For the third time, Newsweek religion reporter Lisa Miller has informed the world that Kirbyjon Caldwell, an African-America pastor from Texas, who formerly supported President George W. Bush, has “given himself heart and soul” to Democratic nominee Barack Obama.
Miller, whose latest Caldwell feature is a three-page spread in the current issue of Newsweek, writes “last summer he aligned himself with a man who he believes better represents the Christian ethics and American values he preaches.”
Miller wrote effectively the same story about Caldwell in June and July of this year, following closely on the heels of Obama's break with his former pastor Jeremiah Wright at the end of May. The article in June, “His Mobile Ministry” prominently featured Caldwell as one of many pastors who were part of a telephone prayer ministry for Obama. The July article “Finding his Faith” was about Obama's search for religion. In the third article, Miller describes Caldwell as a former Bush supporter who, “when he talks about Obama, he can barely keep the emotion out of his voice.”
Miller is clearly fascinated that Caldwell, who delivered the invocations at both of Bush's inaugurals and who presided over the marriage of the President's daughter Jenna earlier this year, has thrown his support to Obama. One can almost sense the glee she feels in the headline and subhead of the story: “Obama's Other Pastor: Conservative, outspoken, and Houston born, this preacher and Bush friend is backing Barack.”
The headline “Obama's Other Pastor” appears to be yet another attempt by Newsweek to distance Obama from the controversial Rev. Jeremiah Wright, the pastor who had a close relationship with Obama for twenty years. One can't help but wonder at the timing of this piece and its headline, coming out immediately after Senator John McCain's campaign announced it would be aggressively going after Obama on the character front in the final weeks before the election.
Miller even manages to get the words “hypocrisy” and “Republican” together in the same sentence, following up with implied disdain for John McCain.
In Obama's unconventional biography, Caldwell clearly sees himself. The hypocrisy of Republican attacks on Obama disappoints him greatly, he says. "Senator Barack Obama went to two good schools. In the neighborhood I grew up in, that's what they said: 'Get a high-school education, get into a good school.' He did that. And now, they are taking his educational background and trying to twist it to make him an elitist."
Caldwell twists his salad with a fork, visibly angry. "In the church I grew up in they told me, 'Son, we want you to get married, but you'll mess up your life if you marry the wrong woman.' Senator Obama and his wife have a great marriage. He confesses Jesus Christ. He practices his faith …" Here Caldwell pauses. "Do you want me to let loose on brother McCain?" Then he calls out McCain especially for his crass language, which he says is "rude, crude, lewd and unbecoming a presidential candidate."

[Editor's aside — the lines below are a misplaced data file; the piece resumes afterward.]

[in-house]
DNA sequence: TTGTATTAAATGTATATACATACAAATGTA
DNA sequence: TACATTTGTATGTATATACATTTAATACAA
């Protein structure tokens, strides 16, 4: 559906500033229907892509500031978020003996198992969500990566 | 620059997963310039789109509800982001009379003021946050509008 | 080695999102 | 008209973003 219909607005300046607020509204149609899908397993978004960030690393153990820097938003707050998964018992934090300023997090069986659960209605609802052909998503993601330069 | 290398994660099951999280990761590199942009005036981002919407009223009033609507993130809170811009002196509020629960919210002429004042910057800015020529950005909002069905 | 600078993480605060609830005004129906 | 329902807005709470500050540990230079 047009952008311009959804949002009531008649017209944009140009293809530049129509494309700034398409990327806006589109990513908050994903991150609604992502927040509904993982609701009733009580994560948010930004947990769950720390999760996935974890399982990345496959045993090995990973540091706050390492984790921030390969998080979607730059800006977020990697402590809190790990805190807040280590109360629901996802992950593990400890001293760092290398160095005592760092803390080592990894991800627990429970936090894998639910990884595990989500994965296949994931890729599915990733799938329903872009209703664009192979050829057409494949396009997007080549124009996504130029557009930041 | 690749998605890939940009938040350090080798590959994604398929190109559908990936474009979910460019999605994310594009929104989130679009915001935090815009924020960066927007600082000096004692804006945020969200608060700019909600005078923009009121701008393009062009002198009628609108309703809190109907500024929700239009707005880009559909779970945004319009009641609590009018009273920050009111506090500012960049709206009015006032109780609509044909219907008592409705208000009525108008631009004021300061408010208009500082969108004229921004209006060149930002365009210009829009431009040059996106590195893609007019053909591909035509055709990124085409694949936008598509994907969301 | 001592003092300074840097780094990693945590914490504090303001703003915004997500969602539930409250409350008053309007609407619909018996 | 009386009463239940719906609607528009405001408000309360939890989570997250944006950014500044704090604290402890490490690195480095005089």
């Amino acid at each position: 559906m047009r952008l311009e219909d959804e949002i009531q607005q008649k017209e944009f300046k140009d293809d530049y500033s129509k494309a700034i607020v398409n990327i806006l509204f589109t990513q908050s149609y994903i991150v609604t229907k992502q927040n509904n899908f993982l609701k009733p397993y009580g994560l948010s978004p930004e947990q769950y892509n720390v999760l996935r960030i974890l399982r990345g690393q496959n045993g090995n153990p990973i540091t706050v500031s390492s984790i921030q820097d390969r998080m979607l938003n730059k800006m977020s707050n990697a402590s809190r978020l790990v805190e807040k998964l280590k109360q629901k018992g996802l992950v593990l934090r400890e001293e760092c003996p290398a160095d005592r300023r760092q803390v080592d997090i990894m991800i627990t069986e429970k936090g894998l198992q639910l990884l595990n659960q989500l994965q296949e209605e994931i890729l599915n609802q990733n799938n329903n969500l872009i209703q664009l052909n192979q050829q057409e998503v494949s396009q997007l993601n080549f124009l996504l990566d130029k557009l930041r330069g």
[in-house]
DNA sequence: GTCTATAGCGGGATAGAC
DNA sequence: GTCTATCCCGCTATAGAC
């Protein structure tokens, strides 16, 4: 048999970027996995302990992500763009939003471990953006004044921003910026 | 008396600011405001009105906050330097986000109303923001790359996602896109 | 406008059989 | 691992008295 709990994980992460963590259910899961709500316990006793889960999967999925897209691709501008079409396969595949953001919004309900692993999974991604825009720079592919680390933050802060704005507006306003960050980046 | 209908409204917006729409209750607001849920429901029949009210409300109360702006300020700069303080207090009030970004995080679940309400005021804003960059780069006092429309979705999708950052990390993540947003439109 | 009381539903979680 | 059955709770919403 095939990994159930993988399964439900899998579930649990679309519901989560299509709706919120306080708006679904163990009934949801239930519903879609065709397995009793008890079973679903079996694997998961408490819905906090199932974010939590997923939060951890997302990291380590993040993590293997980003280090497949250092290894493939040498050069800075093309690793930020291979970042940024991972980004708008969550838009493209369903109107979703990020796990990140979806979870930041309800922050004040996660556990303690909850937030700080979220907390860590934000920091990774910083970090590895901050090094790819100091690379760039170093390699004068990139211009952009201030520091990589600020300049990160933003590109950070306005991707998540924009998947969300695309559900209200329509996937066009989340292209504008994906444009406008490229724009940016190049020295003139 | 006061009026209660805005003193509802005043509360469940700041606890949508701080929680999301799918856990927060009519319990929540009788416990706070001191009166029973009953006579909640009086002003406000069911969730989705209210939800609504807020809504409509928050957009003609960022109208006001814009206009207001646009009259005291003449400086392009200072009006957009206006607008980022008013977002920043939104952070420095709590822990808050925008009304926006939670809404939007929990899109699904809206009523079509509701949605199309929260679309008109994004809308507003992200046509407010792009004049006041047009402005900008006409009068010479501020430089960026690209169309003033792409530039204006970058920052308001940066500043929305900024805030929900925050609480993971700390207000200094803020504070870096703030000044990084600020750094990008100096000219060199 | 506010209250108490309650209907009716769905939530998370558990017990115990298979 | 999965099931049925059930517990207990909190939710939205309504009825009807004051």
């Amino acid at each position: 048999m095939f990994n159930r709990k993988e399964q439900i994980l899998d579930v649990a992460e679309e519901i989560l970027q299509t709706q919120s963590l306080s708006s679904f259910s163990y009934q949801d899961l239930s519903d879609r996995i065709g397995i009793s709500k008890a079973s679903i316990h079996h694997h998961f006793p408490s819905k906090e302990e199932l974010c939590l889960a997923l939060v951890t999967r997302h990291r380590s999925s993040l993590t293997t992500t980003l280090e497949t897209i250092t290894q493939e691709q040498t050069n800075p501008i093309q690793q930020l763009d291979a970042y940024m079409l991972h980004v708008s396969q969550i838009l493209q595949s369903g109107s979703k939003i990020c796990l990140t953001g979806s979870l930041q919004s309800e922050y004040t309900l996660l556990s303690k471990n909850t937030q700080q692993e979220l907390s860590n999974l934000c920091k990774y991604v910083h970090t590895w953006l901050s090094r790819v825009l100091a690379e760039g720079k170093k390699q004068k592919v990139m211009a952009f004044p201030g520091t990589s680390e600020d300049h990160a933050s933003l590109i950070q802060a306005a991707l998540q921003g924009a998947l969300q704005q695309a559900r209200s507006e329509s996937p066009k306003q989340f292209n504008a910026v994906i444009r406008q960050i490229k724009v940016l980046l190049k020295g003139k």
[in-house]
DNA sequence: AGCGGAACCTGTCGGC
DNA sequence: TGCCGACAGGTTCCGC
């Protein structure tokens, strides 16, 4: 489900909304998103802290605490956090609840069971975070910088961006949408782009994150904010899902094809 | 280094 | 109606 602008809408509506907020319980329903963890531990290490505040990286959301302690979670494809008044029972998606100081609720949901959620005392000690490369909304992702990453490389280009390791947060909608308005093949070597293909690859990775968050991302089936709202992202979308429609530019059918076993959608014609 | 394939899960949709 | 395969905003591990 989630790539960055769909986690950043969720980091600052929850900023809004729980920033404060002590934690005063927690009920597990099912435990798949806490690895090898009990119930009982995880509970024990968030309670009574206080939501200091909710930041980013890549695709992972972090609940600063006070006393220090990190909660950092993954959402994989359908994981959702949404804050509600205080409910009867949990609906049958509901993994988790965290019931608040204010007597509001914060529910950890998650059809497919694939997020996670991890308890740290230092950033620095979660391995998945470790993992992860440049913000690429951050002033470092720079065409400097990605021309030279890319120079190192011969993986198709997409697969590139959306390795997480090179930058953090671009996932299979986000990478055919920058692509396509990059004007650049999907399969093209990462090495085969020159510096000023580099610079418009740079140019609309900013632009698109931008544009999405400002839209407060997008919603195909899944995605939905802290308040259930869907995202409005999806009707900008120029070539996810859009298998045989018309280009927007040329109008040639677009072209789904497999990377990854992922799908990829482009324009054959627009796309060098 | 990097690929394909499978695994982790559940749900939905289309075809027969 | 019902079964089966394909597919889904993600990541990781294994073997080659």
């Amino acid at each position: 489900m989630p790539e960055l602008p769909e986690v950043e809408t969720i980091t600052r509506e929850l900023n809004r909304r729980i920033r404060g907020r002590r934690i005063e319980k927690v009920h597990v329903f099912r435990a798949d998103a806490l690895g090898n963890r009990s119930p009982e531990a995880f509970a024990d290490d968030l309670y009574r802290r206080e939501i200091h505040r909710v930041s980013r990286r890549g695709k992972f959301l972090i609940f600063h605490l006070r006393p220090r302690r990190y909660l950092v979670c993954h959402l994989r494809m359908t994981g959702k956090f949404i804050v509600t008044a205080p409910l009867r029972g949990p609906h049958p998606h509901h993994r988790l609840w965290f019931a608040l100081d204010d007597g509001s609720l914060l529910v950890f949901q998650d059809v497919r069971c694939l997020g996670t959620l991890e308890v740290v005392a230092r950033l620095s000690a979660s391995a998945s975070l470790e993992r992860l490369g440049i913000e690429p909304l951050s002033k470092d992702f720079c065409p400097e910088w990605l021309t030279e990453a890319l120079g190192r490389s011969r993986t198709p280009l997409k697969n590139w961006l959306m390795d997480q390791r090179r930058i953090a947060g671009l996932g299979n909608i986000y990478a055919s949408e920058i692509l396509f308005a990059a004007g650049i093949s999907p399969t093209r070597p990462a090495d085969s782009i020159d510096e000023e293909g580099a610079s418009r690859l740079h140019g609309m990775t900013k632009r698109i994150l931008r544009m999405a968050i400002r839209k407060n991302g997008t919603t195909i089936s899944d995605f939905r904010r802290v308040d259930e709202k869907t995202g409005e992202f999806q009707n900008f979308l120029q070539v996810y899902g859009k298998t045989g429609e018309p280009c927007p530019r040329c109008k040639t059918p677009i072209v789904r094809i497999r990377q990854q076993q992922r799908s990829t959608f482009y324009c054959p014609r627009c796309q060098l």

Miller's portrait of Caldwell isn't completely positive. Her feature includes the opinions of some of the pastor's critics who find him politically opportunistic. In the primary example of this critique, however, Miller inserts her own bias regarding the Christian ministries that preach that homosexuality is a lifestyle that can be overcome.
More recently, Caldwell has come under fire for supposedly betraying his beliefs. In January, gay groups discovered a ministry called Metanoia on the Windsor Village Web site whose stated aim was to help homosexuals understand with God's help that "change was possible" (euphemistic language for "curing" gays).
Miller goes on to describe Caldwell's reaction to the criticism:
After the groups launched a small battery of protests online, Caldwell says, he received a call from the Obama campaign. "They asked, 'What is Metanoia?,' and they commenced to say they had gotten some calls." Not wishing to cause his candidate any "unnecessary angst," Caldwell voluntarily took the ministry off the Web site, though the ministry itself, which he says was started at the request of church members, remained open. Metanoia, he adds, will be back online soon. The Obama campaign did not comment.
Miller overlooks Caldwell's obvious hypocrisy.
Miller closes the article by noting that Caldwell wants to make sure that people know he is not supporting Obama because he is black. She notes that the pastor is a “kaleidoscope of contradictions.” Given the amount of ink Miller has given Caldwell since Obama got the Democratic nomination, clearly the contradiction she finds most appealing is “Bush Friend/Obama Supporter.”
Kristen Fyfe is senior writer at the Culture and Media Institute, a division of the Media Research Center.